Rorate Caeli

The Ultimate Selfie: Sermon for Laetare Sunday (Father Cipolla)

From the Gospel:  “Jesus then took the loaves, and when he had given thanks, he distributed them to those who were seated; so also the fish, as much as they wanted.”

The feeding of the five thousand is the only miracle recorded by all four of the Gospels.  This sign, this miracle, is considered as central within the kerygma, for it has always been understood as prefiguring the Holy Eucharist: the miracle of the multiplication of loaves and fish as pointing to the miraculous reality of the true bread of heaven who is Jesus Christ given to the Church as his Real Presence among us until the end of time.  And in this way this gospel has always been associated with the Fourth Sunday in Lent, Laetare Sunday, with its introit:  “Rejoice O Jerusalem”, pointing to the Easter Sacrament by which the people are fed with the true Bread of Life.

But we must also remember that this miracle begins the sixth chapter of the Gospel of John, the great discourse on the Eucharist, whose climax is Jesus’ words: “I am the living bread which came down from heaven; if anyone eats of this bread, he will live forever; and the bread which I shall give for the life of the world is my flesh”.  It is those words that cause a number of Jesus’ followers to leave him. It is those words that anger the scribes and the Pharisees.  It is those words that help set off those events that lead to the Cross.  It is those words that lie at the heart of the Church’s understanding of and faith in the Real Presence of Christ in the Eucharist. 

When the people who were fed by the miracle of the loaves and fishes were looking for Jesus later, he had no illusions about what they were looking for.  He said to them:  “Truly, truly, I say to you, you seek me, not because you saw signs, but because you ate your fill of the loaves.”  I love the clarity of this.  The people were seeking him to see what he could give them next.  The miracle as a sign is a two edged sword; it proves nothing in the end.  Taken at face value it may be part of a mysterious magic show instead of the sign that points to a deeper reality  And we can imagine the people reacting like the townspeople in Rodgers and Hammerstein’s musical Carousel singing:  

This was a real nice clambake,
We're mighty glad we came

The vittles we et were good, you bet!
The company was the same!

Our hearts are warm, our bellies are full,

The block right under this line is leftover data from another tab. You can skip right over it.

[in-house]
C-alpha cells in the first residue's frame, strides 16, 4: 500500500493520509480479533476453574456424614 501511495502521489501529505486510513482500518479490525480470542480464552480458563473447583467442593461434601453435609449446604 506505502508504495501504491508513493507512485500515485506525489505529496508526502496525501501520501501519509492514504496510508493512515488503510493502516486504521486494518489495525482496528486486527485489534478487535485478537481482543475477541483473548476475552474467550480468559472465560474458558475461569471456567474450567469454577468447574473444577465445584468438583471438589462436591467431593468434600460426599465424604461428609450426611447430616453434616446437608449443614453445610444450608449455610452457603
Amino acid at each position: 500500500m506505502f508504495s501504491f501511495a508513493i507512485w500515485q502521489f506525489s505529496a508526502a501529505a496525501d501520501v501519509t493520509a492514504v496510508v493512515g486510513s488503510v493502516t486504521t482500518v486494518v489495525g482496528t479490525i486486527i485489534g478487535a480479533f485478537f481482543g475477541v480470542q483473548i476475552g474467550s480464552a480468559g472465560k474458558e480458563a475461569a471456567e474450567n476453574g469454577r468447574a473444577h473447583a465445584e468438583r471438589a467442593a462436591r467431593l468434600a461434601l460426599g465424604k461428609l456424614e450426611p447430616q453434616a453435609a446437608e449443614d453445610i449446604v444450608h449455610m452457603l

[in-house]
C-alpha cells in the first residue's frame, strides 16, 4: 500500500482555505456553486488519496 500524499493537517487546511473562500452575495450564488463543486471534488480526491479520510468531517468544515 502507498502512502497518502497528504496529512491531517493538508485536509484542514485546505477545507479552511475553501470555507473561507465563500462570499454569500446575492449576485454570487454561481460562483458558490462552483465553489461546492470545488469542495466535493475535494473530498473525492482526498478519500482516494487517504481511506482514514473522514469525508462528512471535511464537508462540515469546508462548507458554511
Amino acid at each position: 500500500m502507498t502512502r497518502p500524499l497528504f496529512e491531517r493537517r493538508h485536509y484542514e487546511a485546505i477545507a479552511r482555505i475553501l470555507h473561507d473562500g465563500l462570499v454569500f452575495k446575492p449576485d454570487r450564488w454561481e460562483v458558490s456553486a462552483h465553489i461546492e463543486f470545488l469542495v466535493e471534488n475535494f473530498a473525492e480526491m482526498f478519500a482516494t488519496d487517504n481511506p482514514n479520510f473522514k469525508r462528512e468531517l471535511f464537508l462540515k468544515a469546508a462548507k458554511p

And we are feelin' prime.

This was a real nice clambake,
And we all he'd a real good time!

One must never underestimate the self-centeredness of man.  How our Lord understood this!  When the people asked for more signs, he said to them:  “An evil and adulterous generation demands a sign, and no sign shall be given it but the sign of Jonah the prophet”.  And at the end of the parable of Dives and Lazarus: “‘If they do not hear Moses and the prophets, neither will they be convinced if some one should rise from the dead.’”

It was not that too long ago (mirabile dictu) that I did not know what a selfie was.  I used to hear my students using this term, and so one day I asked them what this word meant.  They looked at me in astonishment and explained what a selfie is.  Then I discovered that the Metropolitan Museum of Art had banned selfie sticks, these devices that enable you to take a picture of yourself in front of a painting or some work of art.  My selfie education was complete when I read that this generation is the selfie generation, marked by a narcissism that borders on psychopathy.  "Our hearts are warm, our bellies are full."  Take a selfie to capture our purring self-contentment.  

And this reminded me of a story that someone once told me.  Whether it is true or not, I do not know.  But it actually happened before selfies were possible, but my education in selfies somehow jogged my memory, and I realized that the selfie attitude was nothing really new.  There was a parish church that decided to do some renovations.  The place looked tired and boring:  nondescript altar, molded plastic crucifix hanging over it, industrial carpeting in the sanctuary.   The parish had a lot of money so they could do whatever they wanted.  So they hired a famous architect-designer to do the renovations.  This architect asked them what they wanted.  The renovation committee responded that they wanted something that would express who they were as people.  No talk of Baroque or Gothic revival or Romanesque or Bauhaus. No interest in style.  We trust you, they said.  Just give us something spectacular that will define who we are as a parish community.  So the renovation proceeded.  It was all very secret.  They had to have Mass in the downstairs church for a while.  

Then the day came for the unveiling.  There was great excitement as the people gathered in the main church for the unveiling before the Mass.  There was this very large red curtain extending along the whole section behind the altar.  The architect spoke briefly and then proceeded to slowly pull back the curtain from the center.  And as he did so, there was a gasp from the congregation.  At first they saw that there was no crucifix.  It was gone. More and more came into view, and when all could be seen the people burst into wild applause.  For what the architect had put behind the altar was a giant mirror in which the people could see themselves from every possible angle.  They could stare at themselves throughout the Mass and focus on themselves in a way that up to now would not have been possible.  O frabjous day, calloo, callay! But the only unhappy person was the priest.  He said to the architect:  but my back will be to the mirror since I say Mass looking at the people!  Could I ask you for a little addition to the renovation?  Of course, said the architect.  Could you make a little mirror for me to set on the altar so that I can look at myself while I say Mass?  And could you put it in a little gold baroque frame?